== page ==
Tracy does all of those pesky little things that I used to do, and does them better, and runs the store because the big boss is never around anymore. I still got a raise even though I started doing less work. On top of all of this greatness, I retained all of the fabulous perks that came with being the favorite, including my ability to dictate my schedule exactly the way I like it and to eat whatever I choose. AND, on those lovely occasions when Tracy goes on vacation, I still get to be the manager.
Call me the assistant manager. It's basically the best job. I have occasion to be the manager when she's out, but when I'm not being the manager, I don't have to make people hate me! No disciplining, writing horrible schedules, ordering the wrong food, or doing hardly anything wrong. Then, when I do get to be the manager, I make everyone's life by not being the real manager and they take me seriously while I'm in charge, and then complain to Tracy when she gets back. It's great.
No, really. I do love Tracy--she took my job, but hey! I wasn't going to be around and she's much better at it anyway. Also, I do love the responsibility and miss it, but I figure that it's the summer and I will have more than enough lovely responsibilty to cradle in my happy arms come August. So, I aim to thoroughly enjoy this week as the manager, after which I shall resume my assisant managership with pride and joy.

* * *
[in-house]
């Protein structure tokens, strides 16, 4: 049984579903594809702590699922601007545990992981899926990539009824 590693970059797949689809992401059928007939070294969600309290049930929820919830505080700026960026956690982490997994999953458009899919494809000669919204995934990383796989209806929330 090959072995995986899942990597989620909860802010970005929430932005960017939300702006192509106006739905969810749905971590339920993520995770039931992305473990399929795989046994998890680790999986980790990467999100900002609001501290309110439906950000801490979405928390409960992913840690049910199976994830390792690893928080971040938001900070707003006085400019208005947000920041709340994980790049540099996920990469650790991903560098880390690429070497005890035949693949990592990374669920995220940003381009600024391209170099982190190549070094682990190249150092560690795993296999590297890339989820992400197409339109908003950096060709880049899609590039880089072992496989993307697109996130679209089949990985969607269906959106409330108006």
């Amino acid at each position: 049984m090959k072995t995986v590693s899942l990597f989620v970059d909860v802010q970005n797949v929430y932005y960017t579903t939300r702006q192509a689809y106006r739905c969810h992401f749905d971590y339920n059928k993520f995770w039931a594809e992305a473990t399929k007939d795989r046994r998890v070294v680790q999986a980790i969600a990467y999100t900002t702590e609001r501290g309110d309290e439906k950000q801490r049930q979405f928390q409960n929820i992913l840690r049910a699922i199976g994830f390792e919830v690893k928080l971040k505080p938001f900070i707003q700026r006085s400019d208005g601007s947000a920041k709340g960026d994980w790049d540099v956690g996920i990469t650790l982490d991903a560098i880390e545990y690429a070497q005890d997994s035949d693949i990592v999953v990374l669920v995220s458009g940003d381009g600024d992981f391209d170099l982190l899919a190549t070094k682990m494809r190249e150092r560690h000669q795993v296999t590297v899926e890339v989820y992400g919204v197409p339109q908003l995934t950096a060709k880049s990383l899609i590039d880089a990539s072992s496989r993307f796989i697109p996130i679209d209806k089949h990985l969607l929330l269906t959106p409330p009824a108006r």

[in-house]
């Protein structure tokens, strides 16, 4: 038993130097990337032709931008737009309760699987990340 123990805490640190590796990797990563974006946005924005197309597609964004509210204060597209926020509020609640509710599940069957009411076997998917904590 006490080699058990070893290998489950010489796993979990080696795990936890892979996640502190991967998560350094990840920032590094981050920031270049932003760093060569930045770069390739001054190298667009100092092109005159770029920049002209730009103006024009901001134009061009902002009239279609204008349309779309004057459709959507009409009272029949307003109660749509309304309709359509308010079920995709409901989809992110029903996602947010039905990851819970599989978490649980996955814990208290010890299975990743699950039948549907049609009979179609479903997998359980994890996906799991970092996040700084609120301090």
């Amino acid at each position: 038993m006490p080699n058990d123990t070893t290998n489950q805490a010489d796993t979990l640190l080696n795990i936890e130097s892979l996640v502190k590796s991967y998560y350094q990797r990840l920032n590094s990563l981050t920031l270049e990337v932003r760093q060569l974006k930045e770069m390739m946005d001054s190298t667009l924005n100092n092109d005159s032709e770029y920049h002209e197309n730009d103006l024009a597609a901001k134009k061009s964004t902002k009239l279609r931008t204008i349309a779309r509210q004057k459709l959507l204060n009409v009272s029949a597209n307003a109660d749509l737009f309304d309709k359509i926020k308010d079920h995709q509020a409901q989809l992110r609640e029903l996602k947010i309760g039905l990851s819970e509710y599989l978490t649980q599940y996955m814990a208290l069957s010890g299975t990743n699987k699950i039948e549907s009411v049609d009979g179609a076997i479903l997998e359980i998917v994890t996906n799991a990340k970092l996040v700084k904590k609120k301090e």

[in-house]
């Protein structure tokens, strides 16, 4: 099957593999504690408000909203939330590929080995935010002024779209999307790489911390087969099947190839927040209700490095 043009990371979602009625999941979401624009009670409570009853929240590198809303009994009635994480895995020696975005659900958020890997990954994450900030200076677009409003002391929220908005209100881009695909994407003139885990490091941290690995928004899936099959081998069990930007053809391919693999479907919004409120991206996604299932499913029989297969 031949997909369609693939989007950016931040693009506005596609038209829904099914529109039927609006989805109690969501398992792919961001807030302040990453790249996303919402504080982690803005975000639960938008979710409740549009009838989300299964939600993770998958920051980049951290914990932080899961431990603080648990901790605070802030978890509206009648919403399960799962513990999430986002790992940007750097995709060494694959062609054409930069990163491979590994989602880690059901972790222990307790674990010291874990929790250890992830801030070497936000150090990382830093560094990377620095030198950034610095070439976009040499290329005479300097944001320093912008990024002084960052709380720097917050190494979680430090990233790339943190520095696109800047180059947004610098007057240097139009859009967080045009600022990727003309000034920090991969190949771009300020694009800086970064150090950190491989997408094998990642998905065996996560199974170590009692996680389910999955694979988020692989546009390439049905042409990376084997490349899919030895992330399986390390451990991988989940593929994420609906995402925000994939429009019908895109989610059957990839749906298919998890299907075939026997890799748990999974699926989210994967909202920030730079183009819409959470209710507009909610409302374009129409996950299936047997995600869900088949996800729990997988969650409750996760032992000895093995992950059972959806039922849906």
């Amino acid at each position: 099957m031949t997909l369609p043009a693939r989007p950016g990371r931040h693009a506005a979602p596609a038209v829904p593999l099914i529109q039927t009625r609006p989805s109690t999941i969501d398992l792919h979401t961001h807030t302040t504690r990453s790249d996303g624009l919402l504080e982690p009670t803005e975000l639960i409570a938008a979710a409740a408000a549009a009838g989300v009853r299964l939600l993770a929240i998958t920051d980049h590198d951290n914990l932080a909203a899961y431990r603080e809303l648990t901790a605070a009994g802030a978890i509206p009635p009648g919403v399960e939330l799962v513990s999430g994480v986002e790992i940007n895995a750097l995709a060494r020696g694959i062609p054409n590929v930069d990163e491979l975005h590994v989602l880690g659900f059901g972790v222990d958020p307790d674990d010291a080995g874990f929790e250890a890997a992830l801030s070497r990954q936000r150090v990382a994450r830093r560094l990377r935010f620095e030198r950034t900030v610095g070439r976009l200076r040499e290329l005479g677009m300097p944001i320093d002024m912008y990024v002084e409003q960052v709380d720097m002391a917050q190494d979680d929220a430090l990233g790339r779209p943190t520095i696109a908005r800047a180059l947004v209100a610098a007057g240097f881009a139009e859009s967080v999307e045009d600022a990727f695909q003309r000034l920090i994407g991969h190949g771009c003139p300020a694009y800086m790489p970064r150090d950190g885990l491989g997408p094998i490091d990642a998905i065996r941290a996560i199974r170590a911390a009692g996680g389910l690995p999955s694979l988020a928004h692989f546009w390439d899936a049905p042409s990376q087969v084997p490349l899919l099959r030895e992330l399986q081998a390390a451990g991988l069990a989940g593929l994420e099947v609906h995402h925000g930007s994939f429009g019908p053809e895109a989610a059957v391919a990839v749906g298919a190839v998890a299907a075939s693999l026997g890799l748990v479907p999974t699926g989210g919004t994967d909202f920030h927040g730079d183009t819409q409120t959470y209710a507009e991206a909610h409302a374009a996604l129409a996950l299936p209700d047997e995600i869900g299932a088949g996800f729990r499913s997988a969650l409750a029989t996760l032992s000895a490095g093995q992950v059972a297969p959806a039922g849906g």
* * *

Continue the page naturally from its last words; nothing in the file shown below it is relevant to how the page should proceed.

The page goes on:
Tomorrow I am off work so I am cleaning out my car and riding my bike to the library. I think a change of scenery will be very good for me. And then I can return my overdue book (yes, just one, I missed in on my shelf). Hoorah.
Sunday, June 8, 2008
1. Work on Dialogue plagiarism workshop
2. Read Augustine's Confessions
1. Study Greek
2. Read Theology of the Body
1. Work on the workshop
2. Theology of the Body